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01.12.2017 | Research article | Ausgabe 1/2017 Open Access

BMC Medical Imaging 1/2017

The morphology of maxillary first and second molars analyzed by cone-beam computed tomography in a polish population

Zeitschrift:
BMC Medical Imaging > Ausgabe 1/2017
Autoren:
Katarzyna Olczak, Halina Pawlicka

Abstract

Background

The success of endodontic treatment is greatly affected by the location of the root canals. The purpose of this study was to evaluate the root and canal morphology of permanent maxillary first and second molars in a Polish population using cone-beam computed tomography scanning.

Methods

Cone-beam computed tomography (CBCT) scans of maxillary first and second molars the maxilla were examined. The number of roots and root canals, and the frequency of additional canals (MB2) in the mesiobuccal root canals were determined. The results were subjected to statistical analysis using the chi-square test or the chi-square test with Yates’ correction.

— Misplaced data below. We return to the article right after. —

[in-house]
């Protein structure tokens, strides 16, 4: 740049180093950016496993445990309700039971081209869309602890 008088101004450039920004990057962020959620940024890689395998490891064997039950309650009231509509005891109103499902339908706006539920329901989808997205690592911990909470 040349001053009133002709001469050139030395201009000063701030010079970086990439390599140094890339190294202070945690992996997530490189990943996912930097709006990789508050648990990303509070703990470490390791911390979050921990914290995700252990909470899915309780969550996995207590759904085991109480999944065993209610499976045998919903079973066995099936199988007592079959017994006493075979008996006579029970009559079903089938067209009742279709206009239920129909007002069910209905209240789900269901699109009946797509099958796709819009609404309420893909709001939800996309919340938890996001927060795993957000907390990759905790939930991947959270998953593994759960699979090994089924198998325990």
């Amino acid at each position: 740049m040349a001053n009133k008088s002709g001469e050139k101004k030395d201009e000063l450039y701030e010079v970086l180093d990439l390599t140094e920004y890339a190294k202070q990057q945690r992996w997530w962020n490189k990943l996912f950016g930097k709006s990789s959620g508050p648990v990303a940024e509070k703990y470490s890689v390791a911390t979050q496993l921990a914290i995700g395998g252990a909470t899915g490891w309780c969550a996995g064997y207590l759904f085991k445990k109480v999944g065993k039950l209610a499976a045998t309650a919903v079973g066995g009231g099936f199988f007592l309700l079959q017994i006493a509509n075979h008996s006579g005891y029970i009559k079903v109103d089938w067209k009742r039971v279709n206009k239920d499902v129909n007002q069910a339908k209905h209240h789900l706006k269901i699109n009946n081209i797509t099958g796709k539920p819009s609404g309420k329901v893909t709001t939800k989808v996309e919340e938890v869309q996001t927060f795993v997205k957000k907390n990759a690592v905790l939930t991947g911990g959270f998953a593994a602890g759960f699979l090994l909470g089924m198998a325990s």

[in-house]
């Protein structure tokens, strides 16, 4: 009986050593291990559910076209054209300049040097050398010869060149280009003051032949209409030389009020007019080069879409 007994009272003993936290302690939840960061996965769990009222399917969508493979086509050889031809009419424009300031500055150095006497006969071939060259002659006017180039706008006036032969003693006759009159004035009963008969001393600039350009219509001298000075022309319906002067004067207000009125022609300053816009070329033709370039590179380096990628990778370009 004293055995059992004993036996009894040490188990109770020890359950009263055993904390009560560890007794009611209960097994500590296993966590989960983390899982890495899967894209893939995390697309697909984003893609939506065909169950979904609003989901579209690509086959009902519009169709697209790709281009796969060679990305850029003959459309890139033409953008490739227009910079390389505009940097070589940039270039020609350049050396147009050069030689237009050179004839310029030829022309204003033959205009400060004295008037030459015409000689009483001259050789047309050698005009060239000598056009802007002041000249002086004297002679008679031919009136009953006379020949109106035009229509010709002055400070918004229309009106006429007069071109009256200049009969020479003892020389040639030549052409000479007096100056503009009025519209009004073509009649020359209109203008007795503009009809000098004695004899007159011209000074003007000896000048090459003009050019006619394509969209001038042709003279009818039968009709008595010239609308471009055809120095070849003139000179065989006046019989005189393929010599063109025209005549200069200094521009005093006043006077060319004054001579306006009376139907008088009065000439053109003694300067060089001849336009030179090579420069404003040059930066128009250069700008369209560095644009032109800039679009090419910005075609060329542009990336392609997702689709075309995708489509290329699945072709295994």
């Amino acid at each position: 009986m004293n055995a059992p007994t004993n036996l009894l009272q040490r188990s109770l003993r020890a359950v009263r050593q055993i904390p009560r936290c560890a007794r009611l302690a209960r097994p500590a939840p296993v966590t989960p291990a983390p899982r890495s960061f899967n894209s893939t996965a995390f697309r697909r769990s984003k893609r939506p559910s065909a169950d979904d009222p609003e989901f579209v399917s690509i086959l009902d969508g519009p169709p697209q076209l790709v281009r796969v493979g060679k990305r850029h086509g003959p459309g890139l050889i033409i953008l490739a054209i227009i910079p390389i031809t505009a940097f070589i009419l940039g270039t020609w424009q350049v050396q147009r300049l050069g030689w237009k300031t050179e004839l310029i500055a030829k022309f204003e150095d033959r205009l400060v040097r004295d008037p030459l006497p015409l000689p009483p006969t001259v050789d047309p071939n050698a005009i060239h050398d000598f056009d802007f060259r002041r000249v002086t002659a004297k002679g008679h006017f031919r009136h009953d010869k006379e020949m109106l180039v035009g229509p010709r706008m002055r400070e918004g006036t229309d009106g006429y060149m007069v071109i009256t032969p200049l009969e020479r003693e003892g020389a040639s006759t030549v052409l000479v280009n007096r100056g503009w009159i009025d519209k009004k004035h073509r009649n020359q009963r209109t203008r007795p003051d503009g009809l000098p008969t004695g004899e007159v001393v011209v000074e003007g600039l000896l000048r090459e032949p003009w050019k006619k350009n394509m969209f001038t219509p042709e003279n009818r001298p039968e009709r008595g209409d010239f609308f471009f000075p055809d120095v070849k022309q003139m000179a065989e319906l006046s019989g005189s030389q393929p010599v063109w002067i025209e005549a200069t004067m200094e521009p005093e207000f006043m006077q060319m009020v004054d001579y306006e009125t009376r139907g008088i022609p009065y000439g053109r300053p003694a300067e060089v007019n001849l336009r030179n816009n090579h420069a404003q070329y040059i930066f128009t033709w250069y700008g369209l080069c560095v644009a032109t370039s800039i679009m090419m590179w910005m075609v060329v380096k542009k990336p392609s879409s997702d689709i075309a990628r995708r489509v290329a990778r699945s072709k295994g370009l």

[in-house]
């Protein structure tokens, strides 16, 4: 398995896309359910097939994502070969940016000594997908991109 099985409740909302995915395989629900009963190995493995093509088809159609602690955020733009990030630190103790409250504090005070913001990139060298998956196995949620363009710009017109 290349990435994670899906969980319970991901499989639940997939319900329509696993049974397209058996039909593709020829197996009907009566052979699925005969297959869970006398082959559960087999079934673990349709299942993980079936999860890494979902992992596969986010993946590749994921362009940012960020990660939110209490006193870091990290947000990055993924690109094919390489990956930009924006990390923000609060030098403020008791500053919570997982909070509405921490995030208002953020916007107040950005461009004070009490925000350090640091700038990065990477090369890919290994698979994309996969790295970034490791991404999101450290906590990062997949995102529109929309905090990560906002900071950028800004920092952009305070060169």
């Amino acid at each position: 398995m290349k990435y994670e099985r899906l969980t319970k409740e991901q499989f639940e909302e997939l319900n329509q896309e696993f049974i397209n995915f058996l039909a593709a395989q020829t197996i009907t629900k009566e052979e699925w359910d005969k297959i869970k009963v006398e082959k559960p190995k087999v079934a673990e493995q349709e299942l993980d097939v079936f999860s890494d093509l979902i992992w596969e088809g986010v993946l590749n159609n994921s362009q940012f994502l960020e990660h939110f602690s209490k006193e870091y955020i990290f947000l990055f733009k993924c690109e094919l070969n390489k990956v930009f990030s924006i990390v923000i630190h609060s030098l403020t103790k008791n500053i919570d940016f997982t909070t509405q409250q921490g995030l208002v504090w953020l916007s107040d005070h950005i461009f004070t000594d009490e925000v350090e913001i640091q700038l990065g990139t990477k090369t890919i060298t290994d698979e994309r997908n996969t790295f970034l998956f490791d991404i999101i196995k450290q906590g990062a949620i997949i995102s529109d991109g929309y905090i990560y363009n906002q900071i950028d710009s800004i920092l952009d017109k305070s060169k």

Results

A total of 112 CBCT images of maxillary first (n = 185) and second molars (n = 207) from 112 patients were analyzed. All the maxillary first molars had three roots (100%). The majority of maxillary second molars had three roots (91.8%), 5.8% had two roots and 2.4% had one root. A statistically significant difference was observed between the numbers of roots in the maxillary first and second molars (p < 0.01). A statistically significant difference was also found in the distribution of the number of canals in the maxillary first and second molars (p < 0.001). The majority of maxillary first molars had four root canals (59.5%), while 40.5% had three root canals. Most maxillary second molars had three root canals (70%). Additional canals (MB2) in the mesiobuccal roots were detected significantly more frequently in the maxillary first molars than the second molars (p = 0.000) and more frequently in men than in women (p < 0.05). A higher prevalence of two canals in the mesiobuccal roots in maxillary second molars occurred in patients aged between 31 and 40 years than in patients aged between 21 and 30 years. In the maxillary first molars, the prevalence of the MB2 canal in the mesiobuccal root was almost equally distributed in the two age groups (21–30 and 31–40 years).

Conclusion

Within the limitations of this study, it can be concluded that there are differences in the number and configuration of roots and root canals between maxillary first and second molars in the studied patients of a Polish population.
Literatur
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